I’m just back from overseeing 10 days of training and development for our instructional team.
This included several days of first aid training.
First aid training is important. My personal view is that first aid should be taught at school.
Everyone would benefit from the general population having a better knowledge of basic life support.
The world being the way it is, however, we have to ensure that our instructional team receive all the first aid training they need.
At Frontier Bushcraft we actually provide training for our team, rather than expect them to turn up to work with a valid certificate, gained in their own time.
Not only do we ensure everyone on our outdoor team receives the same first class level of training, there is clear value in our team training their first aid skills together as a team.
First Aid Training For The Outdoors
We don’t believe classroom-based first aid training aimed at offices and warehouses is suitable for outdoors instructors. Rather, we require all of our instructional team to have at least Remote Emergency Care Level 2.
National governing bodies such as MLTUK and BCU recognise the training. The training focuses on dealing with incidents far from medical help with the minimal equipment you would carry while participating in or leading outdoor activities. This is ideal for our requirements as a bushcraft course provider.
You might think that many UK-based bushcraft courses are not run in particularly remote locations. Of course you are right in that they are not run in the remote wilderness of our overseas expeditions. An ambulance will generally not be able to get further than where a public road ends. So unless the incident occurs beside a public road, the rural settings in which our courses are set are far enough from immediate medical assistance for Remote Emergency Care to be relevant.
Moreover, we want our outdoor leaders and assistant leaders to be thinking in these terms and to have practised scenarios where they have had to think through not only the care of the casualty but also the logistical and communication challenges involved.
Training Like It’s Real
Our first aid training provider, Real First Aid, use a phrase in some promotional material “train like it’s real, because one day it will be”.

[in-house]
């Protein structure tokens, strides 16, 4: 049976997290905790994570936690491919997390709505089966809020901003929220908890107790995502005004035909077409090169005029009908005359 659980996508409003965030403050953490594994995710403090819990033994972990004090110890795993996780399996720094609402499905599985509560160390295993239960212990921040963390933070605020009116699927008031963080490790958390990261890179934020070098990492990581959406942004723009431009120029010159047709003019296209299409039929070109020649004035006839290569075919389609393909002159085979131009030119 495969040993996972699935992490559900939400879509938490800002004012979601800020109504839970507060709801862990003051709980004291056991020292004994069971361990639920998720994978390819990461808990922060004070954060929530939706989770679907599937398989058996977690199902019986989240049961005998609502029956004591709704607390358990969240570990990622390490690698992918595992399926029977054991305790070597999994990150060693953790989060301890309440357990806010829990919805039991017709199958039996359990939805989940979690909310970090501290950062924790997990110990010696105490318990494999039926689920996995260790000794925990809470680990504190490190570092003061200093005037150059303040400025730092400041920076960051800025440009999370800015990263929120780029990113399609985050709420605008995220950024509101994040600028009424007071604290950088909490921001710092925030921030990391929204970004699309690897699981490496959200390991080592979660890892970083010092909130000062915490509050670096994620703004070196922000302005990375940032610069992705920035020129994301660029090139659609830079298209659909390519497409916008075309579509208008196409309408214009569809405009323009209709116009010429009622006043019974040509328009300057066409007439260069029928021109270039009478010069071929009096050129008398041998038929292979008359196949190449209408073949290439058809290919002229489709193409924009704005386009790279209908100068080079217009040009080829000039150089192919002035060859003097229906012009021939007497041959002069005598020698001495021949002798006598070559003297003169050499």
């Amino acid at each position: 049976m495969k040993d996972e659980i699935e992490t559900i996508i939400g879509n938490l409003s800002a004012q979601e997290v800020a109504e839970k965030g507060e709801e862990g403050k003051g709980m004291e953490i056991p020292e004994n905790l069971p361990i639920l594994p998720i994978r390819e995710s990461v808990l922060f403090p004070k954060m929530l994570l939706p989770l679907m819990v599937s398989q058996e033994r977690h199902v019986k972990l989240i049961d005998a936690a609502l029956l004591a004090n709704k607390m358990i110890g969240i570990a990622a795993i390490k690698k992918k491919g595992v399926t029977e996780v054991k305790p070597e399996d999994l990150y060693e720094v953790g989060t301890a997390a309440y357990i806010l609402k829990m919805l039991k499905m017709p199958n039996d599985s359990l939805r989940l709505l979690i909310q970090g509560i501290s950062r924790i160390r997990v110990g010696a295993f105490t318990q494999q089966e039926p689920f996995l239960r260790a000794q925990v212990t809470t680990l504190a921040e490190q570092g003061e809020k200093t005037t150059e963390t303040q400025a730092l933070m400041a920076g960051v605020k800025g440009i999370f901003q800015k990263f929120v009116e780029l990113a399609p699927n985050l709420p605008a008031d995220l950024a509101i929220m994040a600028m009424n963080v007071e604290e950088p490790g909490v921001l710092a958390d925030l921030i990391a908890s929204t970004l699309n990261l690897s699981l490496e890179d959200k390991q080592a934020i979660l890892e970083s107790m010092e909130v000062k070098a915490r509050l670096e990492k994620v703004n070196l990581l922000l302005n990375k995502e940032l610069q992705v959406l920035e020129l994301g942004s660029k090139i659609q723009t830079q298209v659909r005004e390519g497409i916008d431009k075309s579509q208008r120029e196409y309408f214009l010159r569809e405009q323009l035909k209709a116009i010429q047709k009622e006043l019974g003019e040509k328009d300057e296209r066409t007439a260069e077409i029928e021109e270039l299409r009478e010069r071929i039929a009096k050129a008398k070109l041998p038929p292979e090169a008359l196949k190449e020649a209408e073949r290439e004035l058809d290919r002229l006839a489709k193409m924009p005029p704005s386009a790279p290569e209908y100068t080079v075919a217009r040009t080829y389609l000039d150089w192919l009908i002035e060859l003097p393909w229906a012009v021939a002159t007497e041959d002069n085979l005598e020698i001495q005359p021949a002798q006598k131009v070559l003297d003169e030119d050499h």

This is an ethos we completely embrace and one of the reasons we use Real First Aid for our team first aid training. We’re very much on the same page.
We train outdoors in the setting we teach. We use the actual first aid kits we have on courses, rather than some cheapo practice kit. We practice the emergency procedures we have in place as if the incident were real.
The latter is hard to fit into the timing of the regular REC2 course, so we add on an extra day of scenario training. During this training, our team get hammered with scenario after realistic scenario, in each of which a different team member has to take the lead.
This is great practical training as well as bonding for the team.
We undertake this type of training every year, which is much more than is required by the legal minimums but I and the senior members of the Frontier team don’t believe refreshing first aid training every two or three years is frequent enough for all the protocols, signs and symptoms to be fresh in your mind. Hence, we train every year as part of our pre-course-season training.
Thanks again to Adam Gent of Real First Aid for his excellent delivery.
Below are a series of photos depicting some of last week’s training.
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That does indeed look live a very, very good training session. Once again Frontier Bushcraft going that extra mile. Impressive.
Great article Paul, really appreciate all this information and the practical elements of training like it is real. I just uploaded an article myself about wilderness first aid and I wanted to get your feedback, check it out: http://www.outpostmagazine.com/2013/07/08/wilderness-medicine/
Thanks for sharing this. I couldn`t agree more with your concerns about how a 1st aid course taken in a convenient site could possibly relate to an accident in a remote, real situation. This video really shows the lengths you and your team go to to keep your trainees and yourselves safe and fully refreshed in “real” 1st Aid.
All the best, Dave.